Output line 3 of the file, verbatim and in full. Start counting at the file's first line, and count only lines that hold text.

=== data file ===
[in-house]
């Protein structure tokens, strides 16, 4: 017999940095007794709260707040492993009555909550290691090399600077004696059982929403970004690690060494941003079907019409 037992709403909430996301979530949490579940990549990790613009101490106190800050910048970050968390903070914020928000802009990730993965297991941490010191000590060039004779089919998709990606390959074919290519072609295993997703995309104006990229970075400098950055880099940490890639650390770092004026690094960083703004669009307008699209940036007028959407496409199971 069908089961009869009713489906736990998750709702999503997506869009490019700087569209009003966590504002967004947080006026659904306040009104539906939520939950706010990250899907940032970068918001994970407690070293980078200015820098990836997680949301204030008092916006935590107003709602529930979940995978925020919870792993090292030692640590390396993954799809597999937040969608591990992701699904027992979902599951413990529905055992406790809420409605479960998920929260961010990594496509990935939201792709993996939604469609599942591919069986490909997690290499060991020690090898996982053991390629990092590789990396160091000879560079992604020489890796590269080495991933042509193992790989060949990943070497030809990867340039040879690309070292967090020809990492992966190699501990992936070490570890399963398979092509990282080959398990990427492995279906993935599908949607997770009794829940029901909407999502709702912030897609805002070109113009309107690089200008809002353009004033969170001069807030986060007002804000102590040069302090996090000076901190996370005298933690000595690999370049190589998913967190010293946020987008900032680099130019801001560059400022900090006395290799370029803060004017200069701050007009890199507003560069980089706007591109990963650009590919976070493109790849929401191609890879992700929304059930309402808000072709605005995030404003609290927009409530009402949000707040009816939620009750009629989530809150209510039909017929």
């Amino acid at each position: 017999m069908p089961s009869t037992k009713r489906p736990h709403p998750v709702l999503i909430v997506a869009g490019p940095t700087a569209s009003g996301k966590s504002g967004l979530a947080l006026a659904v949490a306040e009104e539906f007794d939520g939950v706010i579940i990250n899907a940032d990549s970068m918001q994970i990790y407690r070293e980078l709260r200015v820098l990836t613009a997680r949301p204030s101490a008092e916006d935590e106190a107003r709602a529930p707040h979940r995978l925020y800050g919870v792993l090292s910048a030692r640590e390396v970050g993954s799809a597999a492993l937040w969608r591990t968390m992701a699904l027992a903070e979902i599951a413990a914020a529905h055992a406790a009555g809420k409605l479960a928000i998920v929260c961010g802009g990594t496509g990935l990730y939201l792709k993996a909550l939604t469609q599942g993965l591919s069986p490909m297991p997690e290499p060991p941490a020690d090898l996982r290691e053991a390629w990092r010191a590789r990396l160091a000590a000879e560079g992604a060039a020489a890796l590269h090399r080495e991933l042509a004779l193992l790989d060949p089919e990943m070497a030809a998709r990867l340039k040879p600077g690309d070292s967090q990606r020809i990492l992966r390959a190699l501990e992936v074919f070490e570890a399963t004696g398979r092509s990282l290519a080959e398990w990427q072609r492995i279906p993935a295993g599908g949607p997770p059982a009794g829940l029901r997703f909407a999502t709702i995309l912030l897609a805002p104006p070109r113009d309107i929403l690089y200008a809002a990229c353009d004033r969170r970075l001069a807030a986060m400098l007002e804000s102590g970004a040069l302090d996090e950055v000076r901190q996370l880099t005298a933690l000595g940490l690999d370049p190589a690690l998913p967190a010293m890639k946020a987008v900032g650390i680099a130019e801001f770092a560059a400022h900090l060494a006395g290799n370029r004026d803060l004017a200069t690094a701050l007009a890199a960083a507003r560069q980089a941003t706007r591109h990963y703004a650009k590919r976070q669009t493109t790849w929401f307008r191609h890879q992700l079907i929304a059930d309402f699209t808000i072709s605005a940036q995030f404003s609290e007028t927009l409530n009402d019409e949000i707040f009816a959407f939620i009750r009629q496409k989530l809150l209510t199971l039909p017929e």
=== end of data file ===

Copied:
């Amino acid at each position: 017999m069908p089961s009869t037992k009713r489906p736990h709403p998750v709702l999503i909430v997506a869009g490019p940095t700087a569209s009003g996301k966590s504002g967004l979530a947080l006026a659904v949490a306040e009104e539906f007794d939520g939950v706010i579940i990250n899907a940032d990549s970068m918001q994970i990790y407690r070293e980078l709260r200015v820098l990836t613009a997680r949301p204030s101490a008092e916006d935590e106190a107003r709602a529930p707040h979940r995978l925020y800050g919870v792993l090292s910048a030692r640590e390396v970050g993954s799809a597999a492993l937040w969608r591990t968390m992701a699904l027992a903070e979902i599951a413990a914020a529905h055992a406790a009555g809420k409605l479960a928000i998920v929260c961010g802009g990594t496509g990935l990730y939201l792709k993996a909550l939604t469609q599942g993965l591919s069986p490909m297991p997690e290499p060991p941490a020690d090898l996982r290691e053991a390629w990092r010191a590789r990396l160091a000590a000879e560079g992604a060039a020489a890796l590269h090399r080495e991933l042509a004779l193992l790989d060949p089919e990943m070497a030809a998709r990867l340039k040879p600077g690309d070292s967090q990606r020809i990492l992966r390959a190699l501990e992936v074919f070490e570890a399963t004696g398979r092509s990282l290519a080959e398990w990427q072609r492995i279906p993935a295993g599908g949607p997770p059982a009794g829940l029901r997703f909407a999502t709702i995309l912030l897609a805002p104006p070109r113009d309107i929403l690089y200008a809002a990229c353009d004033r969170r970075l001069a807030a986060m400098l007002e804000s102590g970004a040069l302090d996090e950055v000076r901190q996370l880099t005298a933690l000595g940490l690999d370049p190589a690690l998913p967190a010293m890639k946020a987008v900032g650390i680099a130019e801001f770092a560059a400022h900090l060494a006395g290799n370029r004026d803060l004017a200069t690094a701050l007009a890199a960083a507003r560069q980089a941003t706007r591109h990963y703004a650009k590919r976070q669009t493109t790849w929401f307008r191609h890879q992700l079907i929304a059930d309402f699209t808000i072709s605005a940036q995030f404003s609290e007028t927009l409530n009402d019409e949000i707040f009816a959407f939620i009750r009629q496409k989530l809150l209510t199971l039909p017929e």